The work of Daniel Goldman reveals that the ability to manage ourselves and our relationship effectively consists of four fundamental capabilities, namely self-awareness, self-management, social awareness, and social skills. A survey by Jennifer Stine also emphasised that self-awareness is the key to effective leadership. However, self-awareness alone is not enough for being a leader, there should be one more skill to usher you into being an authentic leader, namely self-management. But before we jump to the link between self-awareness and self-management, let’s see the following examples first.
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“Nicolas is a managing director of Company X. On a sunny Monday, he plans a meeting to discuss the new project. All team members have arrived so the meeting begins. Team A puts forward their ideas, followed by team B and team C. After every team speaks up their idea, Nicolas gives his opinion about each team’s ideas. He talks endlessly without interruption for about 20 minutes. While he actually has more to say, he decides to stop talking and let the team members respond to his opinion. The meeting is done effectively without any domination of one person.”
“Lukas and his team conduct a discussion. Lukas is the leader and he has a lot to say regarding the project they should finish in a week. He speaks out all his opinions and complains to his team. He realises that he already takes 40 percent of the discussion time and that he talks too much. But he does not stop talking until he speaks all of his opinion and complaints.”
A brief review on self-awareness and self-management
Self-awareness is needed to make you more aware of the surroundings. It helps you become sensitive to the effect of your speech and actions which is crucially needed to be an effective leader. Meanwhile, self-management is the ability to prioritise goals, decide what must be done, and be accountable to complete what’s necessary first which is needed to be an absolute effective leader.
In the brief examples above, we can conclude that Lukas is an effective leader since he is aware of his actions. He, however, lacks self-management that makes the discussion runs unilaterally because he does not let others interrupt his actions. On the other hand, Nicolas possesses better self-management that makes the meeting runs effectively without domination from one person. Everyone can speak out their ideas and give an opinion about what matters the most to help the business grow.
The link between self-awareness and self-management
The examples teach us that with the combination of self-awareness and self-management, you can be an extraordinary leader. With self-awareness, you can notice what is lacking from yourself, the team, or the plan. Self-management, in this regard, can support you to take better action to cover your lack. With better self-management, you can choose the best part or action needed to solve a problem. For example, Nicolas chooses to stop talking in the meeting as he knows that the teams might give better responses. Nicolas’ self-awareness skill helps him aware of his action (talking too much). While his self-management skill helps him choose needed action to cover his lack of “talking too much”.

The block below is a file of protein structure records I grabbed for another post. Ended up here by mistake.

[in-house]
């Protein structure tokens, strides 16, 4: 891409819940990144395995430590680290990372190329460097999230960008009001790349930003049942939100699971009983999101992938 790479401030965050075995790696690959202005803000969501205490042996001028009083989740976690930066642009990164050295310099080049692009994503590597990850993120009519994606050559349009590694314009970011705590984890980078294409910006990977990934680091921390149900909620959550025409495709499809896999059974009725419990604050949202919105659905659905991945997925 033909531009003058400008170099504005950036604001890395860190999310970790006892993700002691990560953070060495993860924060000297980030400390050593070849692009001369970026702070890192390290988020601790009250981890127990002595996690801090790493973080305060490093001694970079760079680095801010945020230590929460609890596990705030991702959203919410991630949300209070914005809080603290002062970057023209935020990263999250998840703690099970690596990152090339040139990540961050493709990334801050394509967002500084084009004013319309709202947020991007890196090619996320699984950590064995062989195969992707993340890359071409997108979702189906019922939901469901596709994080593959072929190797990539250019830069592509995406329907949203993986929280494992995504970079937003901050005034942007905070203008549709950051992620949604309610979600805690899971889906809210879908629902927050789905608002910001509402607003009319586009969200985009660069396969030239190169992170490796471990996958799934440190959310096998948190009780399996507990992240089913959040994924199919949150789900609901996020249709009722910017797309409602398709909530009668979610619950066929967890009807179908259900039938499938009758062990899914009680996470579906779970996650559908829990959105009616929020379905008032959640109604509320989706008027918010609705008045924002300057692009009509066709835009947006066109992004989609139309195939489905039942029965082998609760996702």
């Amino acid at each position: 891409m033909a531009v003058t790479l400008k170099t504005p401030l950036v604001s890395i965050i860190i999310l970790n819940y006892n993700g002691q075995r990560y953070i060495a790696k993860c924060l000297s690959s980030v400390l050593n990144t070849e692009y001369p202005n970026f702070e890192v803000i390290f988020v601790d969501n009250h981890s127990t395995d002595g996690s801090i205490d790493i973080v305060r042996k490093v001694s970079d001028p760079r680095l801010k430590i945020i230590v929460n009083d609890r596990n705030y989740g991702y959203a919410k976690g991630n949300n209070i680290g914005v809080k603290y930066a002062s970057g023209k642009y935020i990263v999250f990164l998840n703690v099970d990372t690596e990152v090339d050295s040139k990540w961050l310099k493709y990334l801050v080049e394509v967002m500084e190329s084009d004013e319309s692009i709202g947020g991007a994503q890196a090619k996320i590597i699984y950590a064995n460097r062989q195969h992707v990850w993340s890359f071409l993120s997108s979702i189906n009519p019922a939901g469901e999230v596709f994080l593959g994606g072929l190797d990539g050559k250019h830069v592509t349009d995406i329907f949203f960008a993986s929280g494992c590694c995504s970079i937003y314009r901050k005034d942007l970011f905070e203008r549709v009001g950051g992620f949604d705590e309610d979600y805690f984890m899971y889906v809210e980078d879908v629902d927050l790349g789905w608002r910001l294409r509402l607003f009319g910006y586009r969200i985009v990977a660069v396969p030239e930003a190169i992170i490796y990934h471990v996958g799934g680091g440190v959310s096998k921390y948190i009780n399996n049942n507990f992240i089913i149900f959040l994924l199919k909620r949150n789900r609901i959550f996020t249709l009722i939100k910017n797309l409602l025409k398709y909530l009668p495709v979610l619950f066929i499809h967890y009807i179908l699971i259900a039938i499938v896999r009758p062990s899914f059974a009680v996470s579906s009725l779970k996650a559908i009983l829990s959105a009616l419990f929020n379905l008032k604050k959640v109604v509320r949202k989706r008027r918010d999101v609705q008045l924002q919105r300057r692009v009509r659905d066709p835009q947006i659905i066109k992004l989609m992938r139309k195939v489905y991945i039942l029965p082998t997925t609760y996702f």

How to build self-awareness and self-management
To improve your career, building both self-awareness and self-management is important. Effective management, Stine said, takes confidence and dedication to build these skills. It is also important to be conscious and nurturing the things that renew and build your energy. That being said, these personal developments can be boosted by seeking out support, mentorship, or new opportunities to stretch yourself such as volunteer. In addition, Jennifer Porter suggested these 5 behaviours to better your self-management.
1. Notice your action which indicates a lack of self-management. For example, you are aware that you talk too much during a meeting which makes the discussion ineffective. You should pay attention to this kind of weaknesses. Identify what’s not working and manage yourself to not repeat the same mistake the next time you conduct a meeting/discussion.
2. Consider your choice and reactions. For example, do you talk that much because you are afraid that someone else will speak your point and you won’t get credit for it? Or that others might not offer ideas that are as relevant as yours? A piece of advice here is you should speak up for yourself without decreasing your value by listening to people then share your opinion, accordingly.
3. Build a plan, then practice. In this step, you should think of concrete steps. For example, if you talk too much, you might want to plan on how long you will speak and how many times in one meeting. You can also learn to listen thoroughly and not speak in a certain meeting.
4. Practice eliminating your old habit. You should practice the new plan continuously until it becomes your habit. And at the same time, observe your new plan. Learn that what you are doing and how you are reacting is effective. If you think that there is a lack in your plan, you can always adjust and make a new plan.
5. Lastly, repeat the process until you create a lasting habit of an effective leader. Utilise your self-awareness and self-management to be a better leader for yourself, your employees, and your company.
To become as effective as possible, leaders should be able to maximise their skills of self-awareness and self-management.